Actually, I recognized his face from his days as a solo artist. His solo band used to get some serious MTV airplay in the first year or two of that channel, with cover songs that I never liked. So between Buster Poindexter and the crappy cover songs on MTV, I figured there was no way I was ever going to listen to The New York Dolls – there was NO WAY that shit could’ve been good, right??
In the early 90s I lived with a very cool, very great guy, a punk rocker named Eric. He owned a million CDs, most by bands I had never heard of. I thought I was a pretty educated music lover, but seeing his CD collection opened my eyes. He had Nirvana CDs and singles well before Nevermind. He had Green River CDs well before Pearl Jam. His own band, Gumball, was making a name in New York City, and he became part of the 90s “grunge revolution,” which I’m sure he never meant to do. But anyway, I listened to some of his stuff, bands like Stiff Little Fingers and The Plimsouls, and I really liked them. But I shied away from his New York Dolls records. I didn’t trust Buster. “It’s really good,” Eric assured me, but … “Hot Hot Hot” kept rolling through my brain. My brain said Not Not Not.
Skip ahead a few years, and I have this boss, and he is very boss like, seems straight-laced and mellow, and I assume he’s likely a country-western fan, or maybe a light-jazz kind of creep, but one day we get to talking about music, and it turns out he’s a punk rocker! He tells me of seeing the Ramones in the 70s, and how he followed The New York Dolls all over New England. He said he thought I’d like them, but I remained skeptical. Then one day he heard me playing a CD by The Replacements, and he said to me, “You really should get The New York Dolls’ first record. Tell you what, I’ll bring mine in.”
He brought in the CD, I listened to it at work in the lab, and went out and bought it for myself within the week. It is just that good.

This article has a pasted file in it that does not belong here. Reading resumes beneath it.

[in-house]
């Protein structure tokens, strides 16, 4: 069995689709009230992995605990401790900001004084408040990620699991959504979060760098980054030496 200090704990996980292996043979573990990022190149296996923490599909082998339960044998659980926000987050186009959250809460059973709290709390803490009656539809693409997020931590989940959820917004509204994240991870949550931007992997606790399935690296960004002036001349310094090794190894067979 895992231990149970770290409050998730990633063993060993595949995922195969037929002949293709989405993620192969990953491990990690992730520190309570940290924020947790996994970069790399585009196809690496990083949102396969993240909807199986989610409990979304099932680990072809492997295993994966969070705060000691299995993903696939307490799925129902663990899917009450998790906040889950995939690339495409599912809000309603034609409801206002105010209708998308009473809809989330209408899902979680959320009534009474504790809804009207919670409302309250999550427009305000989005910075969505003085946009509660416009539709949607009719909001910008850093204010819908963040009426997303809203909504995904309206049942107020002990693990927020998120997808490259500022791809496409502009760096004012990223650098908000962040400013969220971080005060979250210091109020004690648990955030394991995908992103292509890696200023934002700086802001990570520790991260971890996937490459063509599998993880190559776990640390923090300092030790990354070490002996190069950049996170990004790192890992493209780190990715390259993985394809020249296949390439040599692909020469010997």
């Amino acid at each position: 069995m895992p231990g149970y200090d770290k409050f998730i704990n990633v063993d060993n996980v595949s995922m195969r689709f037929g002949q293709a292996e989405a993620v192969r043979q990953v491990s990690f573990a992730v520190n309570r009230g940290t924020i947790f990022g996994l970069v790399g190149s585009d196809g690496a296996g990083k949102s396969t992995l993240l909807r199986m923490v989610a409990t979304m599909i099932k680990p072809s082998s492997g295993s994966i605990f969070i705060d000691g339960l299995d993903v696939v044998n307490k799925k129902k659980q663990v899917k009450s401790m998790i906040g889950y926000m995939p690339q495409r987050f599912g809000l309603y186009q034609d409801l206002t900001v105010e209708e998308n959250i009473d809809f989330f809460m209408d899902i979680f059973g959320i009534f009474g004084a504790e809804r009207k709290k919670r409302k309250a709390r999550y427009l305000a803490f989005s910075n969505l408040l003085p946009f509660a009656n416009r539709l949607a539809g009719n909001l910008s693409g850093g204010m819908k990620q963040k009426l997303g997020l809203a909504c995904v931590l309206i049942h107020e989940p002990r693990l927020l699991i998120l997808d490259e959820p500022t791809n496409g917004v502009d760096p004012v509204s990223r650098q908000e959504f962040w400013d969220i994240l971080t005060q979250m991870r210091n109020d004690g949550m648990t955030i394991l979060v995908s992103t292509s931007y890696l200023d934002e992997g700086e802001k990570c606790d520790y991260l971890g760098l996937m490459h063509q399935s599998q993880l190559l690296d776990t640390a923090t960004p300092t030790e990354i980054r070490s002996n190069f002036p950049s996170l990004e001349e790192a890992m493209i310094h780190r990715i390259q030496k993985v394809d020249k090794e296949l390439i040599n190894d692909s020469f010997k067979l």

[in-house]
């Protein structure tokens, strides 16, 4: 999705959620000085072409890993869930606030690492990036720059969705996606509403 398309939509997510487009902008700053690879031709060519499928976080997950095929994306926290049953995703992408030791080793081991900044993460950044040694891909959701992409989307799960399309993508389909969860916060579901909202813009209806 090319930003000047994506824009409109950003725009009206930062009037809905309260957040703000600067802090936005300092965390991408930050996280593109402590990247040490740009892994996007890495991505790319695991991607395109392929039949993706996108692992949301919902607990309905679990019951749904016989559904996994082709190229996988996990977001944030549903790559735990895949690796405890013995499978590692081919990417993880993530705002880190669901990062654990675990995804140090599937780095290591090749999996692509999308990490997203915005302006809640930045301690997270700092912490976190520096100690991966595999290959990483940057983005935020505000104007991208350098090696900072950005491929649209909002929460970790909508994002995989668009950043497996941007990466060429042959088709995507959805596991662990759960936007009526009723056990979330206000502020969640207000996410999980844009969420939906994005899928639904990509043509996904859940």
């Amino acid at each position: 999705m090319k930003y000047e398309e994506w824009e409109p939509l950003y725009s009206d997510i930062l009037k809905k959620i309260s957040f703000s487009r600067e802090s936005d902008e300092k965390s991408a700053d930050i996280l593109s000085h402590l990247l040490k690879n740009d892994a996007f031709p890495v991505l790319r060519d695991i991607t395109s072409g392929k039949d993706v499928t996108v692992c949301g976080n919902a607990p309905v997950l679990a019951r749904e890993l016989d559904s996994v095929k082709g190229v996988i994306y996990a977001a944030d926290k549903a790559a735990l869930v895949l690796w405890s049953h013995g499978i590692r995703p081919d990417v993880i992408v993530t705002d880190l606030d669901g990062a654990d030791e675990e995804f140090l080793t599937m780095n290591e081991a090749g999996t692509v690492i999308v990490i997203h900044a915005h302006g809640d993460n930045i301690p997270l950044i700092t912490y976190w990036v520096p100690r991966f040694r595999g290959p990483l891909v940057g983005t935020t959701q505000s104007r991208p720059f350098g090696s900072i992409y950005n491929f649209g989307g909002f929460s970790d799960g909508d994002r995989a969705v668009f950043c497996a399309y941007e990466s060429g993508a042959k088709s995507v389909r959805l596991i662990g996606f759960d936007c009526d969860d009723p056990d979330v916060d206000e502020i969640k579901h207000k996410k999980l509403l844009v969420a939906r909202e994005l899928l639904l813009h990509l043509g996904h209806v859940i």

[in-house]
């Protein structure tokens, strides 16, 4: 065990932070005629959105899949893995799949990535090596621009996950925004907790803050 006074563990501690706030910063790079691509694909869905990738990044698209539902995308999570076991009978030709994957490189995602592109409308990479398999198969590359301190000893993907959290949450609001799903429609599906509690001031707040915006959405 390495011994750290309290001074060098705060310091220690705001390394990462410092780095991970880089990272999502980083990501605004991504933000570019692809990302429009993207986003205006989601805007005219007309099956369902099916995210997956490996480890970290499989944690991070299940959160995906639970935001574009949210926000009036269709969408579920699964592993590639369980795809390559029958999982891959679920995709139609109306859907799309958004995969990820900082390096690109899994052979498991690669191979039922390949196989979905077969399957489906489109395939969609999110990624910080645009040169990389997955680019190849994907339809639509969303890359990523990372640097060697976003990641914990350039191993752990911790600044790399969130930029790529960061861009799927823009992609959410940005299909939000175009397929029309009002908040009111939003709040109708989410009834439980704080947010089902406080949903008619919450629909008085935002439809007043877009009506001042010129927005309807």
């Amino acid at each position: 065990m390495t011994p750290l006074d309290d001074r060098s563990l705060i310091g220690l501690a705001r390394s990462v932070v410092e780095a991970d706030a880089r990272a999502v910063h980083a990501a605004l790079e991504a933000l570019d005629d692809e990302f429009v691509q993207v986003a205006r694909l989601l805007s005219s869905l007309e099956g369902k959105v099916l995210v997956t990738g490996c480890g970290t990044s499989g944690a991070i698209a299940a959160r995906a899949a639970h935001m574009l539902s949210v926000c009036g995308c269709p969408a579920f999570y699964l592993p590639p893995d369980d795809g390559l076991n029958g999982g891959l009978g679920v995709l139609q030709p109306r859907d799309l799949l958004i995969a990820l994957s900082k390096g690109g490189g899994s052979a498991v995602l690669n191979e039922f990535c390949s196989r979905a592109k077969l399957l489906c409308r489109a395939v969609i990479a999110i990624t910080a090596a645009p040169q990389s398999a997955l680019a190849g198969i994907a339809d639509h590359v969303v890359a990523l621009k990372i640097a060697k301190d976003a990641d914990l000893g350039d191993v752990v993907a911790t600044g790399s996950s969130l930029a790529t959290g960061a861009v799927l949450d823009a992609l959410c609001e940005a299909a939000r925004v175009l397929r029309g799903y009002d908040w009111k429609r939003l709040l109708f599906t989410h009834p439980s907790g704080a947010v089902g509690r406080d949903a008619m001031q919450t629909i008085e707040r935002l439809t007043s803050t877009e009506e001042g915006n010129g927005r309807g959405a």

All of my damn record reviews talk about “melody” and “guitar,” so much so, in fact, that I felt it necessary to place the words in quotation marks because they’ve started to sound like phony baloney terms used by HR professionals and sales weasels. It seems every album on my list so far is all “Melody” and “Guitar.” So why should album #94 be any different?? (At least I know what I like!)
Although you’d be hard pressed to really describe what David Johansen does for the Dolls as “singing,” you certainly can say he carries a tune (sort of.) At the very least, he gives the impression of the tune that should be carried by you and your friends as you sing (or shout) along with him. In the song “Looking For a Kiss,” the simple tune bounces along from Johansen’s lips, and he screams and grunts and sounds really … enthusiastic! I mean that in an un-ironic way. He sounds very happy to be shouting out these tunes.
But what makes a tune like “Looking For a Kiss,” or “Subway Train“work for me are the guitars! Both Sylvain Sylvain and Johnny Thunders play interesting fills and riffs behind the lyrics. On their surface, these songs sound like three-chord blast-throughs, with the guitars bashing out power chords. But listen closely, and you’ll find that’s not the case. “Subway Train” has dueling guitar solos from about the 2:00 mark all the way until 2:30, and they continue to wail once Johansen comes back to the verse. And while one guitarist makes subway sounds, the other supports with arpeggiated chords that sound better than a pounded out power chord. The band has two guitar players, and they use them both effectively. For me, the guitar work of the Dolls is what sets them apart from The Ramones or The Sex Pistols or many other punk bands.
Another song with excellent guitar work is “Vietnamese Baby.” This song also features lyrics that seem to deal with issues facing soldiers returning from Viet Nam – a rarity for the era. Most songs about Viet Nam were more focused on stopping the war, and on the evil of war, but very few actually dealt with the plight of the returning soldiers. It’s another straight ahead rocker, with furious pounding drums, and it gets me singing along whenever I hear it.